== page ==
Eu:CROPIS: Cosmic greenhouses

The DLR satellite Eu:CROPIS (Euglena and Combined Regenerative Organic-food Production in Space) is scheduled for launch in the second half of the year. This will mark the maiden flight of a DLR experiment on board a Falcon 9 by the private aerospace company Space-X. During its mission, Eu:CROPIS will rotate around its own axis at an altitude of 600 kilometres, initially producing the gravitational force of the Moon within it for six months, and will then replicate Martian gravity for another six months. During this time, tomato seeds will germinate and grow into small space tomatoes under the watchful eye of 16 cameras. An entire group of microorganisms contained in a trickle filter will use synthetic urine to produce a nourishing fertiliser for the tomatoes; euglena will also be transported on board to supply the hermetic system with additional protection against excess ammonia and to produce oxygen. The satellite will be controlled by the German Space Operations Center (GSOC), which is operated by DLR in Oberpfaffenhofen near Munich, while the ground station in Weilheim, among others, will handle communications.

Climate protection – Stronger cooperation with the United Nations

In 2016, DLR organised the 'DLR Space Operations and Astronaut Training (RB)' conference on the issue of climate change in Cologne – with support from the United Nations Office for Outer Space Affairs (UNOOSA). DLR and UNOOSA see the urgent need to continue raising awareness of climate change. Another conference is planned in cooperation with the UN, which will be held in Bonn in the autumn of 2017. On this occasion, DLR will present scientific solutions and methods to meet the targets defined at the UN climate conferences COP 21 in Paris and COP 22 in Marrakesh. DLR is convinced that climate change, the associated reduction in atmospheric greenhouse gases and disaster management are the most important societal topics of the future, and is committed to providing solutions. For instance, improved sensor and satellite technologies can be used to better and more precisely monitor the climate and the measures undertaken by partner countries to reduce their carbon footprint. In addition, the International Space Station can also be used for remote atmospheric sensing. The synergy between satellite and ISS-based remote sensing presents immense potential for the future, for instance in the validation and calibration of data.

'Aerospace on the move!'

The DLR Space Administration created the INNOSpace initiative three years ago in response to the commercialisation of the aerospace sector and the increasingly close ties between aerospace and non-aerospace industries. The initiative ‘Aerospace on the move!’ has now followed in cooperation with the German Federal Ministry of Economic Affairs and Energy: the clear purpose here is to foster strategic interaction between the aerospace and mobility industries. Aerospace already provides infrastructures that can be used as the basis for applications in the field of mobility. The aerospace sector can also help to develop and enable solutions for future challenges within mobility. Together, aerospace and mobility will be able to penetrate new markets to create added value in downstream segments. The 'Aerospace on the move!' initiative will be launched by Brigitte Zypries, Parliamentary State Secretary at BMWi and Federal Government Coordinator of German Aerospace Policy, and by Gerd Gruppe, DLR Executive Board Member responsible for the The German Space Agency at DLR, on 27 March 2017 at a conference in Bonn.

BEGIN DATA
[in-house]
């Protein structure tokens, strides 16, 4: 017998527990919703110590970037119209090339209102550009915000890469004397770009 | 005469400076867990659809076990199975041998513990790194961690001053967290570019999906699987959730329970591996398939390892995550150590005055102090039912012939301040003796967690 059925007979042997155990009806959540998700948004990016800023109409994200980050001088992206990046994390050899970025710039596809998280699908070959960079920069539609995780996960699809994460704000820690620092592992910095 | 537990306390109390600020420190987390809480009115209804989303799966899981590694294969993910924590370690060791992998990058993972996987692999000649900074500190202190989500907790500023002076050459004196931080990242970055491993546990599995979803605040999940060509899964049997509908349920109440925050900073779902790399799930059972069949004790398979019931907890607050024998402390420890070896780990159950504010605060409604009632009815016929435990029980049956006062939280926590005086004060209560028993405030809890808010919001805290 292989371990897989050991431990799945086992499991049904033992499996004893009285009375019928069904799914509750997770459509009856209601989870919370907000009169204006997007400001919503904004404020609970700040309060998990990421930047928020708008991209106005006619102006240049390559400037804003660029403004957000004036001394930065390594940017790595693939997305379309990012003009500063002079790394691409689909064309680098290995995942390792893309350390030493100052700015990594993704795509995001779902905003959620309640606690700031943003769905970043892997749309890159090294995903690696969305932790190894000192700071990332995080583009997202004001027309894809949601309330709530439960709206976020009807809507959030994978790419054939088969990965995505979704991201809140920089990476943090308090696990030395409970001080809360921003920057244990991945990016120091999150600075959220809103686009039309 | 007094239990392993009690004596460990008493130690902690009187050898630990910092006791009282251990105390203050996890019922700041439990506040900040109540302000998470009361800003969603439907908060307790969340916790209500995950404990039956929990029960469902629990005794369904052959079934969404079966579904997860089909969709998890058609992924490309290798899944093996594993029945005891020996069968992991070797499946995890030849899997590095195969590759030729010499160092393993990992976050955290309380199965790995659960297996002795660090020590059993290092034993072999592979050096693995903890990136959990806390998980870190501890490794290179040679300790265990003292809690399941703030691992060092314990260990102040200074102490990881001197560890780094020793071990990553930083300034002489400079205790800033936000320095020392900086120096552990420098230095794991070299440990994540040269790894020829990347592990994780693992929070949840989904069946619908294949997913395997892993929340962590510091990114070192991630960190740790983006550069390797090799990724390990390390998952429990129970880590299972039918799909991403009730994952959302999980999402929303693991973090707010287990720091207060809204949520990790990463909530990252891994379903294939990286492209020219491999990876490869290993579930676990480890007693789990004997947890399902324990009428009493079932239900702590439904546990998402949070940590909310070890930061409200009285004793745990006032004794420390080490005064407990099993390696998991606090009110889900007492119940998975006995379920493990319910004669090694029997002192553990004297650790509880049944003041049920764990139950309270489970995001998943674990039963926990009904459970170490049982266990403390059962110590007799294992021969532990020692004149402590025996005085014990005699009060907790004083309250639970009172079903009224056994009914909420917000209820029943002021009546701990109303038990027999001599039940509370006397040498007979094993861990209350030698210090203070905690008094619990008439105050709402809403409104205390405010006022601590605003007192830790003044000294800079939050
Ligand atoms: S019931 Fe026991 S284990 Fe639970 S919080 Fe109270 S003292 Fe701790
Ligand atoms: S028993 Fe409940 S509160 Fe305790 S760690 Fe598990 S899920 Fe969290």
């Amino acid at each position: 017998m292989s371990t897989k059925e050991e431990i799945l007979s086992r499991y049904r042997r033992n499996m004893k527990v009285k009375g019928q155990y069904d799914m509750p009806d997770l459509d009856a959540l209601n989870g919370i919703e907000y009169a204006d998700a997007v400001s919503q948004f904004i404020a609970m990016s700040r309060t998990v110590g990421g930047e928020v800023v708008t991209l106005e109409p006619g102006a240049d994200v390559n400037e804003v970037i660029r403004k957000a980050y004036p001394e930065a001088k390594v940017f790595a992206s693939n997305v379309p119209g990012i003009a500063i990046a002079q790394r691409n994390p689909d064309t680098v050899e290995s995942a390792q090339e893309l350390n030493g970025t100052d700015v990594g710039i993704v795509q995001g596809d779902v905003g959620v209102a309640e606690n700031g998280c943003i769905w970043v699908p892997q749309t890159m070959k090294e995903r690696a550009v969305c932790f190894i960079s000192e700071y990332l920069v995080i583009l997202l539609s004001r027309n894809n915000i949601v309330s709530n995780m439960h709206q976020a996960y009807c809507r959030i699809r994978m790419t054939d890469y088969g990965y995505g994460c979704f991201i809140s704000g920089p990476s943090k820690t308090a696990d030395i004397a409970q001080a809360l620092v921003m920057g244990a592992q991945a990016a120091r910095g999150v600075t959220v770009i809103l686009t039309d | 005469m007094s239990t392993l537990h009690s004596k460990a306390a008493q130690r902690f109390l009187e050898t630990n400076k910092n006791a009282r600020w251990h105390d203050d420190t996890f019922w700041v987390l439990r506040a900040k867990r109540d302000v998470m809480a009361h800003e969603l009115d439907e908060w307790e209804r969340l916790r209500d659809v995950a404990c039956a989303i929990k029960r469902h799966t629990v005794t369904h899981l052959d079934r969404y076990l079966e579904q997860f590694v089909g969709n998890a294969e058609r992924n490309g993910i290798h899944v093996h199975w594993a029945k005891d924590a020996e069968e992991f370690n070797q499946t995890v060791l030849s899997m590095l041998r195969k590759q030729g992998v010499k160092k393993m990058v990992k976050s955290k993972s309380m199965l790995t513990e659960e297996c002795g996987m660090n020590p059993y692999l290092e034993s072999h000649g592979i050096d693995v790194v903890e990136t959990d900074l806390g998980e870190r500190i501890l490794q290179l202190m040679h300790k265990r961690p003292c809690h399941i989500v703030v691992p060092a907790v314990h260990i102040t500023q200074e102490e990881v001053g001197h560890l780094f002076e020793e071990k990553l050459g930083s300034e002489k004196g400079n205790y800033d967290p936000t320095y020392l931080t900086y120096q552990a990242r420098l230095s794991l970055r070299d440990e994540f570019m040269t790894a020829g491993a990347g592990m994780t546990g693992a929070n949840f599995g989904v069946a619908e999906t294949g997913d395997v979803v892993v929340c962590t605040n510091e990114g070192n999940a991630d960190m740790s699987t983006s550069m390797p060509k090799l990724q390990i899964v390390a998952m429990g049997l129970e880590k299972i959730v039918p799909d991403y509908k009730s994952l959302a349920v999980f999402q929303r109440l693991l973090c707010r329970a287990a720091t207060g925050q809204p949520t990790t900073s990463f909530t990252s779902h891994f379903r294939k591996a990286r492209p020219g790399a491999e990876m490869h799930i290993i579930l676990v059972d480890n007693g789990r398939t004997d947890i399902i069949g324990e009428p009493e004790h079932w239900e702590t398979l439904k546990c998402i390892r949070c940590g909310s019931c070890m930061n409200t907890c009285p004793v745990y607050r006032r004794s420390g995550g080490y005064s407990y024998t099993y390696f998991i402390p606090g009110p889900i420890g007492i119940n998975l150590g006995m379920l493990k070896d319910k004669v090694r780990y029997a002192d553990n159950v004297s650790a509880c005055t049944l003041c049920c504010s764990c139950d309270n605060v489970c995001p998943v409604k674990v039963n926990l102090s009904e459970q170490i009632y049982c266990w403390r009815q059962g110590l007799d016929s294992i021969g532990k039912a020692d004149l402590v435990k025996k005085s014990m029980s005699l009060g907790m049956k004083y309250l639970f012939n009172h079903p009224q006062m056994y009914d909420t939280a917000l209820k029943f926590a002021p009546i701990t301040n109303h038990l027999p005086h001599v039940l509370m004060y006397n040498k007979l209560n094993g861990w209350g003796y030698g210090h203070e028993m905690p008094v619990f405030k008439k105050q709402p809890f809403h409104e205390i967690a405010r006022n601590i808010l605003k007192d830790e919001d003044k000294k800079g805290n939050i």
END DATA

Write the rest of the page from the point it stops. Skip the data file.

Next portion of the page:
Automatic driving is approaching

Automatic and autonomous driving are currently among the most discussed topics in road transport. Here, the long-term goal is not to support the driver, but rather to allow the car to take over all of the functions involved in operating the vehicle. DLR is cooperating with partners from industry and research within the BMWi-funded PEGASUS project to put automatic driving functions through their paces and hence to enable their approval. Among other things, the project will research and determine which functions automatic vehicles need to take over, and how system safety can be tested reliably. The scientists will present their first project findings at the end of 2017. In this respect, DLR is contributing its experience and expertise in digital, highly precise maps and technical measurement infrastructure to assist in simulations and drive tests under real conditions. The scientists also use the transport and test infrastructure provided by the Application Platform for Intelligent Mobility (AIM). The AIM communications technology and sensor systems primarily available inside the Braunschweig city limits will also be expanded in 2017 by building a test field along main and interstate roads in Lower Saxony. The 2.5 million euros in financial support provided by the Federal State of Lower Saxony and the contribution made by DLR in the same amount, are therefore important contributions for securing and thus accelerating the market introduction of automated and networked road vehicles. This results in a powerful test field that is closely linked to other national test field activities (for example, Digital Test Field A9) and initiatives at the European level.